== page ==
The Leukemia & Lymphoma Society (LLS) is at the forefront of the fight to cure cancer.
Lifesaving breakthroughs – from precision medicine to immunotherapies – have emerged from researching cancer cells in the blood, which are easier to access and study than those in solid tumors. Many pivotal discoveries have originated from LLS-funded research, and these game changing insights and treatment approaches are now helping patients with other cancers and diseases. That’s why we can say proudly: “Beating Cancer is in Our Blood.”
1940s - 1950s
Chemotherapy, medicine used to kill cancer cells, was established first for leukemia, and later used to treat other cancers.
1970s - 1980s
The 1970s brought an early understanding of genomics, which is the study of genes and their functions, laying the groundwork for precision medicine approaches to treatment.
1990s - 2000s
The 1990s saw the first FDA approval of a revolutionary targeted therapy to treat leukemia. Imatinib (Gleevec®) was the first drug to target the kinase enzyme. Today, 40+ kinase inhibitors are approved to treat other cancers.
2000 - 2020s
LLS played an instrumental role in advancing immunotherapy. In 2017, two CAR T-cell immunotherapies were FDA approved for blood cancers. This game changing approach is now being tested in more than 500 clinical trials for other cancers.
Benjamin Ebert, MD, PhD, Dana-Farber Cancer Institute, uncovered that mutations in blood cells of otherwise normal, healthy individuals are associated with a higher probability of developing blood cancers later in life. Dr. Ebert’s research went even deeper: his lab was the first to demonstrate that these mutations are also associated with the development of cardiovascular disease. The discovery opens up the possibility of preventative medicine to identify people at risk of developing disease years before it occurs and ultimately, devise treatment strategies to mitigate the risk.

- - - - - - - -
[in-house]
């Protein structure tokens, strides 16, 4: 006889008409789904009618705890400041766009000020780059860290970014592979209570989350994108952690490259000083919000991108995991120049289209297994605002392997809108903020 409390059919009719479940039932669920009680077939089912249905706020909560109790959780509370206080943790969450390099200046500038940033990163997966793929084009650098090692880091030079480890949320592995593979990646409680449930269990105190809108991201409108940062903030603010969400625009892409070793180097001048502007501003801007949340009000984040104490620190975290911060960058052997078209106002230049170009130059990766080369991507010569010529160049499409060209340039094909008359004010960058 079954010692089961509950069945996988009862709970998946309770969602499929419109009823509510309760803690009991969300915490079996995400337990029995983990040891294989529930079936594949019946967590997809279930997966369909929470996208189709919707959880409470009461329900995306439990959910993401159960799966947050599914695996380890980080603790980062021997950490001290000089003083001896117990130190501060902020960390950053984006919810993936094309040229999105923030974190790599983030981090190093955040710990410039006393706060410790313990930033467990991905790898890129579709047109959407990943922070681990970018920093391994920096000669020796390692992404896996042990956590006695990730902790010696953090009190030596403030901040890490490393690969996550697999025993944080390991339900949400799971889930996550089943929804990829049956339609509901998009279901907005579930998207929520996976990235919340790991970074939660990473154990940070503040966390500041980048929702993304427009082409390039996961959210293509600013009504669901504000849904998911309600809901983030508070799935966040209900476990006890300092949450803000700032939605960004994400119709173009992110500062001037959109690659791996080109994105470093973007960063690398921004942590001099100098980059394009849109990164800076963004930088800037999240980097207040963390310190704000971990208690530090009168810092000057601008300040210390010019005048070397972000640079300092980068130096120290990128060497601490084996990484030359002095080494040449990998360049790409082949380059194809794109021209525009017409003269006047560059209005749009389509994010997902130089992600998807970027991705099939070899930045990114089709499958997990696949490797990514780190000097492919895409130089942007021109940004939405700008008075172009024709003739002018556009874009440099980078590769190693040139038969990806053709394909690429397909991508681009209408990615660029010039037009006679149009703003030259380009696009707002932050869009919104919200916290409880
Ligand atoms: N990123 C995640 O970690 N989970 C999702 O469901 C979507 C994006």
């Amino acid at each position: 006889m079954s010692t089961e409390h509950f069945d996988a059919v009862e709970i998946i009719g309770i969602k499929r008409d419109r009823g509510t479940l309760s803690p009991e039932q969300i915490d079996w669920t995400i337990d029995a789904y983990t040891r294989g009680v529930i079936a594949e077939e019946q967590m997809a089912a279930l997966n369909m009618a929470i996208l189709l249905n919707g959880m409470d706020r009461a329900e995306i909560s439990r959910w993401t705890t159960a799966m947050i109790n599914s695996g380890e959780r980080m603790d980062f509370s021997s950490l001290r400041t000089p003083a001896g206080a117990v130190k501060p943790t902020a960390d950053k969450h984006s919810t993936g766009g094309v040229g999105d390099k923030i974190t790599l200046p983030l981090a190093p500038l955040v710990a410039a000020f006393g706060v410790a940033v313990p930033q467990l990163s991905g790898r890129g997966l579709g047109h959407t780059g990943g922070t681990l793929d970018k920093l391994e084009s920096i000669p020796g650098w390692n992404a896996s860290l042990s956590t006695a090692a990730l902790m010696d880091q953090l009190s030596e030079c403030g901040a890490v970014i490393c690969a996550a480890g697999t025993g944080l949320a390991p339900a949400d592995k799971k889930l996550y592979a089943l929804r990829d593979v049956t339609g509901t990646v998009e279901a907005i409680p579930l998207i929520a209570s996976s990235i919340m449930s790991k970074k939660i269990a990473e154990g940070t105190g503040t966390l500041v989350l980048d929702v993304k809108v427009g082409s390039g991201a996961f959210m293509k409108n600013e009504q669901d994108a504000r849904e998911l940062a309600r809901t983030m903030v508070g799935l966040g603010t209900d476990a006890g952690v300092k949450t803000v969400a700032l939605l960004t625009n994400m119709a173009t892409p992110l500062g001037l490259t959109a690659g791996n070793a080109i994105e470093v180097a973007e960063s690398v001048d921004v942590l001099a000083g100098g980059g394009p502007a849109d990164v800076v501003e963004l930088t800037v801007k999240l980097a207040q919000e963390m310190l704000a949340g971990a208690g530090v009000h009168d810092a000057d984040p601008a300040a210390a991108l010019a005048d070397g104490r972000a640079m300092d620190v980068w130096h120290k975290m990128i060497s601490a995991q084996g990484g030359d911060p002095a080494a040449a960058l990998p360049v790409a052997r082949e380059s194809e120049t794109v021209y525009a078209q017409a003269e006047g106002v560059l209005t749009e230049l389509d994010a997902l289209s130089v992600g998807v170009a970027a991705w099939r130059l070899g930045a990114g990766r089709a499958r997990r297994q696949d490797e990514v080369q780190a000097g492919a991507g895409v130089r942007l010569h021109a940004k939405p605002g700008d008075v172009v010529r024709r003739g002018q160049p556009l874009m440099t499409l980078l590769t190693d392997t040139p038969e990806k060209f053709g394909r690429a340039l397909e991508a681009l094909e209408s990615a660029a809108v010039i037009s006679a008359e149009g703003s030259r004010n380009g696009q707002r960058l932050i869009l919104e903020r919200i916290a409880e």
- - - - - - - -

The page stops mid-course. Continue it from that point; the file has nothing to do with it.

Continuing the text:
Selina Chen-Kiang, PhD, Weill Cornell Medicine, discovered an innovative treatment approach that is helping both blood and breast cancer patients. While her work is focused on myeloma and lymphoma, Dr. Chen-Kiang’s discovery that a targeted therapy was effective in blocking an enzyme responsible for the division and proliferation of cancer cells, helped lead the way to that therapy, palbociclib, receiving approval from the U.S. Food and Drug Administration (FDA) in 2015 for breast cancer. With LLS support, Dr. Chen-Kiang is leading a cutting-edge research team to test palbociclib’s effectiveness in treating patients with mantle cell lymphoma (MCL).
Ron Levy, MD, Stanford University, pioneered a treatment approach that uses the body’s immune system to develop antibodies against invading tumor cells. His foundational work resulted in the FDA approval of the first monoclonal antibody to treat cancer, rituximab, in 1997, which is now used to treat many lymphomas and rheumatoid arthritis. Today, Dr. Levy is moving immunotherapy in a bold direction. With support from LLS’s Therapy Acceleration Program (TAP), he is testing an experimental, immune-boosting vaccine among patients with lymphoma – an approach that also shows promise for breast, colon and melanoma cancers.
Valerie was in college when her father was diagnosed with an aggressive form of chronic lymphocytic leukemia (CLL) in 2005. When Valerie learned about Team In Training® (TNT), she felt inspired to take action and raise funds, and made many new friends along the way. Sadly, her father passed away in 2009. After losing her father, Valerie became even more committed to making a difference. She continued to volunteer through LLS’s Palm Beach Area Chapter and in 2010, she won Palm Beach Woman of the Year after an intense 10-week fundraising campaign. Then, five years ago, Valerie was diagnosed with multiple sclerosis. She was prescribed alemtuzumab – the same treatment that her father had taken for CLL. This targeted therapy, first approved by the FDA to treat patients with CLL in 2001, is also approved for patients with multiple sclerosis who have relapsed after previous treatment. Today, Valerie is doing well and still runs marathons. She is dedicated to helping cancer patients through her volunteer work with LLS and her career as a hematology/oncology physician assistant.
© 2018 The Leukemia & Lymphoma Society